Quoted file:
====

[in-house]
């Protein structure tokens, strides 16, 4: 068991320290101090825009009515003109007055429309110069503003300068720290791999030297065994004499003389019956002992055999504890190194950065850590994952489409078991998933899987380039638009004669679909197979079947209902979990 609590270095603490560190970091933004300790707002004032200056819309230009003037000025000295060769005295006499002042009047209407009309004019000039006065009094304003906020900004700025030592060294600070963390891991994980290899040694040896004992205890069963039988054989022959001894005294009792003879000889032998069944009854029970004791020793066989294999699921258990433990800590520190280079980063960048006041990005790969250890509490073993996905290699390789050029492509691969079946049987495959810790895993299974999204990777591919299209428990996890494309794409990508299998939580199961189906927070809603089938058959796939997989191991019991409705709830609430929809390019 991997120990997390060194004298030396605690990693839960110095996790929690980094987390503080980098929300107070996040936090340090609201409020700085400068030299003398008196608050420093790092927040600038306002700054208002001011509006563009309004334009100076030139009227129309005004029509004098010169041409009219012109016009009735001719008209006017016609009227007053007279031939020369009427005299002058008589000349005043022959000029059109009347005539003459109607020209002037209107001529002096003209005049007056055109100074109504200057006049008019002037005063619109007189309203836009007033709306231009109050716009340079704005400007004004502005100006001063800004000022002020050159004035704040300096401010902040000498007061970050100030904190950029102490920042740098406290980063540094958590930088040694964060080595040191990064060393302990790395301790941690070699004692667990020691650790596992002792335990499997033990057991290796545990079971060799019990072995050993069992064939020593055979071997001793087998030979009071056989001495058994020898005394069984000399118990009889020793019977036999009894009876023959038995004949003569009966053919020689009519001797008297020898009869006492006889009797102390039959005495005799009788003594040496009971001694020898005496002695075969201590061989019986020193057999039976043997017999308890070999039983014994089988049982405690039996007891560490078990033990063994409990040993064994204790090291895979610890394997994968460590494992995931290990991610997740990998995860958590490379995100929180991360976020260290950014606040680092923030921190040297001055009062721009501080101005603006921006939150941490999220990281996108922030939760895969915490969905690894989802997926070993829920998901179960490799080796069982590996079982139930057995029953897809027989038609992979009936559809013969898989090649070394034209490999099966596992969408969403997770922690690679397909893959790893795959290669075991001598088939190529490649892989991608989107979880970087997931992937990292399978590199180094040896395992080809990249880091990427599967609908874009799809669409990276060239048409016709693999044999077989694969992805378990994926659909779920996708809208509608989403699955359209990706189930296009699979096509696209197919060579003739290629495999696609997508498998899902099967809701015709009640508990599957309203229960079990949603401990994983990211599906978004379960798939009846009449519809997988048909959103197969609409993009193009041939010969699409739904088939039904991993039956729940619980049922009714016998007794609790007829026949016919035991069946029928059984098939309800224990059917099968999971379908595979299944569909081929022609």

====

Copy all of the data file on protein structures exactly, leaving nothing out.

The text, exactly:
[in-house]
């Protein structure tokens, strides 16, 4: 068991320290101090825009009515003109007055429309110069503003300068720290791999030297065994004499003389019956002992055999504890190194950065850590994952489409078991998933899987380039638009004669679909197979079947209902979990 609590270095603490560190970091933004300790707002004032200056819309230009003037000025000295060769005295006499002042009047209407009309004019000039006065009094304003906020900004700025030592060294600070963390891991994980290899040694040896004992205890069963039988054989022959001894005294009792003879000889032998069944009854029970004791020793066989294999699921258990433990800590520190280079980063960048006041990005790969250890509490073993996905290699390789050029492509691969079946049987495959810790895993299974999204990777591919299209428990996890494309794409990508299998939580199961189906927070809603089938058959796939997989191991019991409705709830609430929809390019 991997120990997390060194004298030396605690990693839960110095996790929690980094987390503080980098929300107070996040936090340090609201409020700085400068030299003398008196608050420093790092927040600038306002700054208002001011509006563009309004334009100076030139009227129309005004029509004098010169041409009219012109016009009735001719008209006017016609009227007053007279031939020369009427005299002058008589000349005043022959000029059109009347005539003459109607020209002037209107001529002096003209005049007056055109100074109504200057006049008019002037005063619109007189309203836009007033709306231009109050716009340079704005400007004004502005100006001063800004000022002020050159004035704040300096401010902040000498007061970050100030904190950029102490920042740098406290980063540094958590930088040694964060080595040191990064060393302990790395301790941690070699004692667990020691650790596992002792335990499997033990057991290796545990079971060799019990072995050993069992064939020593055979071997001793087998030979009071056989001495058994020898005394069984000399118990009889020793019977036999009894009876023959038995004949003569009966053919020689009519001797008297020898009869006492006889009797102390039959005495005799009788003594040496009971001694020898005496002695075969201590061989019986020193057999039976043997017999308890070999039983014994089988049982405690039996007891560490078990033990063994409990040993064994204790090291895979610890394997994968460590494992995931290990991610997740990998995860958590490379995100929180991360976020260290950014606040680092923030921190040297001055009062721009501080101005603006921006939150941490999220990281996108922030939760895969915490969905690894989802997926070993829920998901179960490799080796069982590996079982139930057995029953897809027989038609992979009936559809013969898989090649070394034209490999099966596992969408969403997770922690690679397909893959790893795959290669075991001598088939190529490649892989991608989107979880970087997931992937990292399978590199180094040896395992080809990249880091990427599967609908874009799809669409990276060239048409016709693999044999077989694969992805378990994926659909779920996708809208509608989403699955359209990706189930296009699979096509696209197919060579003739290629495999696609997508498998899902099967809701015709009640508990599957309203229960079990949603401990994983990211599906978004379960798939009846009449519809997988048909959103197969609409993009193009041939010969699409739904088939039904991993039956729940619980049922009714016998007794609790007829026949016919035991069946029928059984098939309800224990059917099968999971379908595979299944569909081929022609």